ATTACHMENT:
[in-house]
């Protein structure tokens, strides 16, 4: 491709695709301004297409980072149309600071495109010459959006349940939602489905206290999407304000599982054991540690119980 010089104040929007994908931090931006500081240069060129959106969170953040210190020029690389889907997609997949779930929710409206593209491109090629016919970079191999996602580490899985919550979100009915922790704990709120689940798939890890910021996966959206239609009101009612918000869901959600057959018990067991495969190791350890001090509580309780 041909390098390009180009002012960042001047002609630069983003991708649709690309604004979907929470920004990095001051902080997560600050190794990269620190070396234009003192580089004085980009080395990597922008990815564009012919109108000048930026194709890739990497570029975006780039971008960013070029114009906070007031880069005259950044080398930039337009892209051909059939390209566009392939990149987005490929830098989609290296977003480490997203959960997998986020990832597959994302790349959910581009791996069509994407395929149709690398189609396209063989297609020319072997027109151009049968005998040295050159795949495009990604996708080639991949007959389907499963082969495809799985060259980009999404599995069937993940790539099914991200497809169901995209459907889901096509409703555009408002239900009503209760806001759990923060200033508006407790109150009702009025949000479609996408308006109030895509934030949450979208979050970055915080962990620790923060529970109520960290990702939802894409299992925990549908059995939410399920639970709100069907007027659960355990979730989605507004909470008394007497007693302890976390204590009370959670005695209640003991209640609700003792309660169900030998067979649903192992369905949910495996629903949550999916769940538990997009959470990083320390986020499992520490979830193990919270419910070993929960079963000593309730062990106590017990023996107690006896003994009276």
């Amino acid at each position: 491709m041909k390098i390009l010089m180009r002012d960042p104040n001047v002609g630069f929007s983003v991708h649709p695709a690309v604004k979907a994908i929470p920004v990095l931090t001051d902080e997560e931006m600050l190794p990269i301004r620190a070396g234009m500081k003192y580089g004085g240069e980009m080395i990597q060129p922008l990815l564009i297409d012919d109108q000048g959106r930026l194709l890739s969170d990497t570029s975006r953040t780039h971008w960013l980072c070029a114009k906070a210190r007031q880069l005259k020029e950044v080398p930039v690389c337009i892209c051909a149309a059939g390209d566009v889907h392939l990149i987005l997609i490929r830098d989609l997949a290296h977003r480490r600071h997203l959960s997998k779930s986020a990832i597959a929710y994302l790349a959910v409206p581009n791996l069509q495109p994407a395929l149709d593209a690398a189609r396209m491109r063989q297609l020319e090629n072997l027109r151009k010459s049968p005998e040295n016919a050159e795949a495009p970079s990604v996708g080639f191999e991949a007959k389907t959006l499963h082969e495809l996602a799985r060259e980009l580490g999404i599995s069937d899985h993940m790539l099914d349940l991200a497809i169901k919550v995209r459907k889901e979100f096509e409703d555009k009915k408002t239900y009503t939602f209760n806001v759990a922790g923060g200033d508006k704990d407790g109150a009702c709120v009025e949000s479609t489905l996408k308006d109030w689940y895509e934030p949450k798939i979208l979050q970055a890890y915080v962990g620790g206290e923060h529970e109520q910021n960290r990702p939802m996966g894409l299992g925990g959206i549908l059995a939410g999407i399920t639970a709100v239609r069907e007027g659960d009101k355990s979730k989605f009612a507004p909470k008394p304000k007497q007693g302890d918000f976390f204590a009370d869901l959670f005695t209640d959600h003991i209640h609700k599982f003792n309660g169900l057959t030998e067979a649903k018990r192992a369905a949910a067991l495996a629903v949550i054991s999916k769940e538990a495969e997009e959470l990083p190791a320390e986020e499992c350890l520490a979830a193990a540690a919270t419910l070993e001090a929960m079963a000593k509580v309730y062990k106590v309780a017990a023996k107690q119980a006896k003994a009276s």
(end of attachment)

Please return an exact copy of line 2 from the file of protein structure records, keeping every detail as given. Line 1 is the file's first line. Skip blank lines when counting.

């Protein structure tokens, strides 16, 4: 491709695709301004297409980072149309600071495109010459959006349940939602489905206290999407304000599982054991540690119980 010089104040929007994908931090931006500081240069060129959106969170953040210190020029690389889907997609997949779930929710409206593209491109090629016919970079191999996602580490899985919550979100009915922790704990709120689940798939890890910021996966959206239609009101009612918000869901959600057959018990067991495969190791350890001090509580309780 041909390098390009180009002012960042001047002609630069983003991708649709690309604004979907929470920004990095001051902080997560600050190794990269620190070396234009003192580089004085980009080395990597922008990815564009012919109108000048930026194709890739990497570029975006780039971008960013070029114009906070007031880069005259950044080398930039337009892209051909059939390209566009392939990149987005490929830098989609290296977003480490997203959960997998986020990832597959994302790349959910581009791996069509994407395929149709690398189609396209063989297609020319072997027109151009049968005998040295050159795949495009990604996708080639991949007959389907499963082969495809799985060259980009999404599995069937993940790539099914991200497809169901995209459907889901096509409703555009408002239900009503209760806001759990923060200033508006407790109150009702009025949000479609996408308006109030895509934030949450979208979050970055915080962990620790923060529970109520960290990702939802894409299992925990549908059995939410399920639970709100069907007027659960355990979730989605507004909470008394007497007693302890976390204590009370959670005695209640003991209640609700003792309660169900030998067979649903192992369905949910495996629903949550999916769940538990997009959470990083320390986020499992520490979830193990919270419910070993929960079963000593309730062990106590017990023996107690006896003994009276």